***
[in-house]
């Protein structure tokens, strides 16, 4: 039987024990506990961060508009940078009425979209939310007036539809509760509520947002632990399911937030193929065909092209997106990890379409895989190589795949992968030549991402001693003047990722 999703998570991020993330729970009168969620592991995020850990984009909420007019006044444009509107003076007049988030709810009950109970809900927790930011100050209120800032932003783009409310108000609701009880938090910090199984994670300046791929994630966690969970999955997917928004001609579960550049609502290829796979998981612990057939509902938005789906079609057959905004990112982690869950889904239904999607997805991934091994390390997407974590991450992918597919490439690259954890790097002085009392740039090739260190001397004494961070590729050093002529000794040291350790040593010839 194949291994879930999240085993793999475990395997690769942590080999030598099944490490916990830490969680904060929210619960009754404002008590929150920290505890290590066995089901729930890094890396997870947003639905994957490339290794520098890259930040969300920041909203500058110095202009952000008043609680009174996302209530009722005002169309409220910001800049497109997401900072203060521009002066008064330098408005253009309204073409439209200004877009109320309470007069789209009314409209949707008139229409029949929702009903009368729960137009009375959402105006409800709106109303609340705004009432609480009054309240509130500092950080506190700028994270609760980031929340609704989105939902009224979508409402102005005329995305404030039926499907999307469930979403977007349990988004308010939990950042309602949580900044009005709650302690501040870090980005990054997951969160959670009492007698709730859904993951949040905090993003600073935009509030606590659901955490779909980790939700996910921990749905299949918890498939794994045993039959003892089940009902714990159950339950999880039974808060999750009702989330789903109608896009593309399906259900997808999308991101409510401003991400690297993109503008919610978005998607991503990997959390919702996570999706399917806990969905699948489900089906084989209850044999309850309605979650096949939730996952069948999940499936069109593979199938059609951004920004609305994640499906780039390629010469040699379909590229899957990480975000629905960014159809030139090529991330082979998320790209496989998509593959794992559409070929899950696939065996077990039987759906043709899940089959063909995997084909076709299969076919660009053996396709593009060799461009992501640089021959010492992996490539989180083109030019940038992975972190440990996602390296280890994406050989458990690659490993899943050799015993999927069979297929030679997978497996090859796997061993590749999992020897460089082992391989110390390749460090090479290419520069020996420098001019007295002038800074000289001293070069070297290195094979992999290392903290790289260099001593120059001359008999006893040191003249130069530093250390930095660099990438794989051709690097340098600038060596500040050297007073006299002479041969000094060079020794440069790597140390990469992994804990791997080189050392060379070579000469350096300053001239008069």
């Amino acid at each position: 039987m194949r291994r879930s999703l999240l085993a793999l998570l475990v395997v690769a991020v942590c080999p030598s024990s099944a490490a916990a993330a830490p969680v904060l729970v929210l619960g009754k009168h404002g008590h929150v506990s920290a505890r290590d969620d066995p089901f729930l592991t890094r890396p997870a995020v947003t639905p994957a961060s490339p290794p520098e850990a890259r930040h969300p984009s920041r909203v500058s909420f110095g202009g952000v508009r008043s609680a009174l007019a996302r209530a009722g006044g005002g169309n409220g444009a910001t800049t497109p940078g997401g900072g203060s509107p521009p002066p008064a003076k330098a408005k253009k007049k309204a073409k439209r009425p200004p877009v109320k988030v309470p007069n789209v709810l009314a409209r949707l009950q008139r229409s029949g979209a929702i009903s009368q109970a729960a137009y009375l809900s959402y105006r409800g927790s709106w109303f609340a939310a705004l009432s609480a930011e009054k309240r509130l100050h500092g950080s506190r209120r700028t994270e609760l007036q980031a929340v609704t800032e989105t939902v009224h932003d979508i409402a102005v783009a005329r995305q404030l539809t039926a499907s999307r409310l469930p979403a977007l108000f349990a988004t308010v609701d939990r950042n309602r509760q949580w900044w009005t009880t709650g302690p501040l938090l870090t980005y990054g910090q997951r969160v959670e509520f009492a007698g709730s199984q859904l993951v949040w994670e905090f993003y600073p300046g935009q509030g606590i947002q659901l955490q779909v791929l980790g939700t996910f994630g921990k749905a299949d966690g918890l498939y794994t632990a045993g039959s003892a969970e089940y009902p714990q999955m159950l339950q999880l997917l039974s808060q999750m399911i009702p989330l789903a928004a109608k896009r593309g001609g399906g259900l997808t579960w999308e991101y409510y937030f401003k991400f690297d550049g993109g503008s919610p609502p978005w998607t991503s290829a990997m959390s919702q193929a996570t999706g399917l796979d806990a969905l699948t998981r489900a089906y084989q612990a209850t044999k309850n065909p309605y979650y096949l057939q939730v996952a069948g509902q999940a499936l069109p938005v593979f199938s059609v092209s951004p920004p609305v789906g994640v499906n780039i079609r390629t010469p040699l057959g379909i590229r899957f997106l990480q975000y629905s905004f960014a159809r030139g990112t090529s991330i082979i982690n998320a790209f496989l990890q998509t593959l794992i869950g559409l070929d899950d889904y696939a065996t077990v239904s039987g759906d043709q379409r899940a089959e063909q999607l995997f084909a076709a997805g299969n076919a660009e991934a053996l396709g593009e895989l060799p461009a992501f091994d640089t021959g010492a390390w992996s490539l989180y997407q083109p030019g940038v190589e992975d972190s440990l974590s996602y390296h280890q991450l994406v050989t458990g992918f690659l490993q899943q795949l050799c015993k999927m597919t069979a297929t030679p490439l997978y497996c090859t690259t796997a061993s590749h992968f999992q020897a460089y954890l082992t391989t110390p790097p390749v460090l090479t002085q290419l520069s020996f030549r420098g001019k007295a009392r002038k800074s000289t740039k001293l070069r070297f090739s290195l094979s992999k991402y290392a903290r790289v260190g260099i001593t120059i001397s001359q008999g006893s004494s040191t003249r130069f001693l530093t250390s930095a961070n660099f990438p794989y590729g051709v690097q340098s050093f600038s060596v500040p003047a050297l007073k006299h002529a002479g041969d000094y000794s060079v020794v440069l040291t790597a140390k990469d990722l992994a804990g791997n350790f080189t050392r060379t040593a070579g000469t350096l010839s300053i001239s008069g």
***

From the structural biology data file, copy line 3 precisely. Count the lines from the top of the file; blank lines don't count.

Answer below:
């Amino acid at each position: 039987m194949r291994r879930s999703l999240l085993a793999l998570l475990v395997v690769a991020v942590c080999p030598s024990s099944a490490a916990a993330a830490p969680v904060l729970v929210l619960g009754k009168h404002g008590h929150v506990s920290a505890r290590d969620d066995p089901f729930l592991t890094r890396p997870a995020v947003t639905p994957a961060s490339p290794p520098e850990a890259r930040h969300p984009s920041r909203v500058s909420f110095g202009g952000v508009r008043s609680a009174l007019a996302r209530a009722g006044g005002g169309n409220g444009a910001t800049t497109p940078g997401g900072g203060s509107p521009p002066p008064a003076k330098a408005k253009k007049k309204a073409k439209r009425p200004p877009v109320k988030v309470p007069n789209v709810l009314a409209r949707l009950q008139r229409s029949g979209a929702i009903s009368q109970a729960a137009y009375l809900s959402y105006r409800g927790s709106w109303f609340a939310a705004l009432s609480a930011e009054k309240r509130l100050h500092g950080s506190r209120r700028t994270e609760l007036q980031a929340v609704t800032e989105t939902v009224h932003d979508i409402a102005v783009a005329r995305q404030l539809t039926a499907s999307r409310l469930p979403a977007l108000f349990a988004t308010v609701d939990r950042n309602r509760q949580w900044w009005t009880t709650g302690p501040l938090l870090t980005y990054g910090q997951r969160v959670e509520f009492a007698g709730s199984q859904l993951v949040w994670e905090f993003y600073p300046g935009q509030g606590i947002q659901l955490q779909v791929l980790g939700t996910f994630g921990k749905a299949d966690g918890l498939y794994t632990a045993g039959s003892a969970e089940y009902p714990q999955m159950l339950q999880l997917l039974s808060q999750m399911i009702p989330l789903a928004a109608k896009r593309g001609g399906g259900l997808t579960w999308e991101y409510y937030f401003k991400f690297d550049g993109g503008s919610p609502p978005w998607t991503s290829a990997m959390s919702q193929a996570t999706g399917l796979d806990a969905l699948t998981r489900a089906y084989q612990a209850t044999k309850n065909p309605y979650y096949l057939q939730v996952a069948g509902q999940a499936l069109p938005v593979f199938s059609v092209s951004p920004p609305v789906g994640v499906n780039i079609r390629t010469p040699l057959g379909i590229r899957f997106l990480q975000y629905s905004f960014a159809r030139g990112t090529s991330i082979i982690n998320a790209f496989l990890q998509t593959l794992i869950g559409l070929d899950d889904y696939a065996t077990v239904s039987g759906d043709q379409r899940a089959e063909q999607l995997f084909a076709a997805g299969n076919a660009e991934a053996l396709g593009e895989l060799p461009a992501f091994d640089t021959g010492a390390w992996s490539l989180y997407q083109p030019g940038v190589e992975d972190s440990l974590s996602y390296h280890q991450l994406v050989t458990g992918f690659l490993q899943q795949l050799c015993k999927m597919t069979a297929t030679p490439l997978y497996c090859t690259t796997a061993s590749h992968f999992q020897a460089y954890l082992t391989t110390p790097p390749v460090l090479t002085q290419l520069s020996f030549r420098g001019k007295a009392r002038k800074s000289t740039k001293l070069r070297f090739s290195l094979s992999k991402y290392a903290r790289v260190g260099i001593t120059i001397s001359q008999g006893s004494s040191t003249r130069f001693l530093t250390s930095a961070n660099f990438p794989y590729g051709v690097q340098s050093f600038s060596v500040p003047a050297l007073k006299h002529a002479g041969d000094y000794s060079v020794v440069l040291t790597a140390k990469d990722l992994a804990g791997n350790f080189t050392r060379t040593a070579g000469t350096l010839s300053i001239s008069g």